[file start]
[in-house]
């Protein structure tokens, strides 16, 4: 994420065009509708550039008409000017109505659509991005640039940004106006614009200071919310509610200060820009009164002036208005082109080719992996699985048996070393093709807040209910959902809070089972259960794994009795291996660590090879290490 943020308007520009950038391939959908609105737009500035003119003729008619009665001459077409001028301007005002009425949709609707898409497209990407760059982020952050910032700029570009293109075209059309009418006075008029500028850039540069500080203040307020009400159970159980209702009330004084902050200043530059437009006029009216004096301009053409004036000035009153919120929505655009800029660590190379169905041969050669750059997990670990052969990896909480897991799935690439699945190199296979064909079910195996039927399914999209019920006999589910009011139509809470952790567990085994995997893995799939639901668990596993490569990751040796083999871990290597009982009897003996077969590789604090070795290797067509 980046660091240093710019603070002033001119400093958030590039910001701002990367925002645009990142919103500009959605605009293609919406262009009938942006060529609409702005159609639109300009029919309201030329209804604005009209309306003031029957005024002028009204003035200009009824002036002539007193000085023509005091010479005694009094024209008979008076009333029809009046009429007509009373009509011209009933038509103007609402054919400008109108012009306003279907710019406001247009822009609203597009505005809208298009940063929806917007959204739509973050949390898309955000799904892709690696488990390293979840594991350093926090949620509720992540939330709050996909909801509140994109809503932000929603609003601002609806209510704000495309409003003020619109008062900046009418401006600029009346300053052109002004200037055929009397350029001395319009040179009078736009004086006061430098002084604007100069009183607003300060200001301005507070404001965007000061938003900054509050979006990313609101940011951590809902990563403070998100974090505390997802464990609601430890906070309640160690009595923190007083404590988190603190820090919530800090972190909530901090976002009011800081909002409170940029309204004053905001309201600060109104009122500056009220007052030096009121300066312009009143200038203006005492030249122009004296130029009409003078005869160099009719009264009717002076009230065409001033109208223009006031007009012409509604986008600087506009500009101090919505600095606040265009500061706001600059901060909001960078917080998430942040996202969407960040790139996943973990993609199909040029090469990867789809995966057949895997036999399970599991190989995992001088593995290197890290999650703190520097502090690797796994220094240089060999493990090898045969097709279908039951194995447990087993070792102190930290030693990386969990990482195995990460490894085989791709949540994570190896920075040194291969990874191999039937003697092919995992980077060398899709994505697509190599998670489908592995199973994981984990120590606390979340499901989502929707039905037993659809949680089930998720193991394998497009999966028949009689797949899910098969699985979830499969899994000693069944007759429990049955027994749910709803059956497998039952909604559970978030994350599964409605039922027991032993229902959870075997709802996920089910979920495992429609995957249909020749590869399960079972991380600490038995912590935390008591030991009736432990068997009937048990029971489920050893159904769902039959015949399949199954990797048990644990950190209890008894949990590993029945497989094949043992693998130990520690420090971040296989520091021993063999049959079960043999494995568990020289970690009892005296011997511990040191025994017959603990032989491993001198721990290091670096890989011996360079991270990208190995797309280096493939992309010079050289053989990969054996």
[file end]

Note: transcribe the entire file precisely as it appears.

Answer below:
[in-house]
């Protein structure tokens, strides 16, 4: 994420065009509708550039008409000017109505659509991005640039940004106006614009200071919310509610200060820009009164002036208005082109080719992996699985048996070393093709807040209910959902809070089972259960794994009795291996660590090879290490 943020308007520009950038391939959908609105737009500035003119003729008619009665001459077409001028301007005002009425949709609707898409497209990407760059982020952050910032700029570009293109075209059309009418006075008029500028850039540069500080203040307020009400159970159980209702009330004084902050200043530059437009006029009216004096301009053409004036000035009153919120929505655009800029660590190379169905041969050669750059997990670990052969990896909480897991799935690439699945190199296979064909079910195996039927399914999209019920006999589910009011139509809470952790567990085994995997893995799939639901668990596993490569990751040796083999871990290597009982009897003996077969590789604090070795290797067509 980046660091240093710019603070002033001119400093958030590039910001701002990367925002645009990142919103500009959605605009293609919406262009009938942006060529609409702005159609639109300009029919309201030329209804604005009209309306003031029957005024002028009204003035200009009824002036002539007193000085023509005091010479005694009094024209008979008076009333029809009046009429007509009373009509011209009933038509103007609402054919400008109108012009306003279907710019406001247009822009609203597009505005809208298009940063929806917007959204739509973050949390898309955000799904892709690696488990390293979840594991350093926090949620509720992540939330709050996909909801509140994109809503932000929603609003601002609806209510704000495309409003003020619109008062900046009418401006600029009346300053052109002004200037055929009397350029001395319009040179009078736009004086006061430098002084604007100069009183607003300060200001301005507070404001965007000061938003900054509050979006990313609101940011951590809902990563403070998100974090505390997802464990609601430890906070309640160690009595923190007083404590988190603190820090919530800090972190909530901090976002009011800081909002409170940029309204004053905001309201600060109104009122500056009220007052030096009121300066312009009143200038203006005492030249122009004296130029009409003078005869160099009719009264009717002076009230065409001033109208223009006031007009012409509604986008600087506009500009101090919505600095606040265009500061706001600059901060909001960078917080998430942040996202969407960040790139996943973990993609199909040029090469990867789809995966057949895997036999399970599991190989995992001088593995290197890290999650703190520097502090690797796994220094240089060999493990090898045969097709279908039951194995447990087993070792102190930290030693990386969990990482195995990460490894085989791709949540994570190896920075040194291969990874191999039937003697092919995992980077060398899709994505697509190599998670489908592995199973994981984990120590606390979340499901989502929707039905037993659809949680089930998720193991394998497009999966028949009689797949899910098969699985979830499969899994000693069944007759429990049955027994749910709803059956497998039952909604559970978030994350599964409605039922027991032993229902959870075997709802996920089910979920495992429609995957249909020749590869399960079972991380600490038995912590935390008591030991009736432990068997009937048990029971489920050893159904769902039959015949399949199954990797048990644990950190209890008894949990590993029945497989094949043992693998130990520690420090971040296989520091021993063999049959079960043999494995568990020289970690009892005296011997511990040191025994017959603990032989491993001198721990290091670096890989011996360079991270990208190995797309280096493939992309010079050289053989990969054996």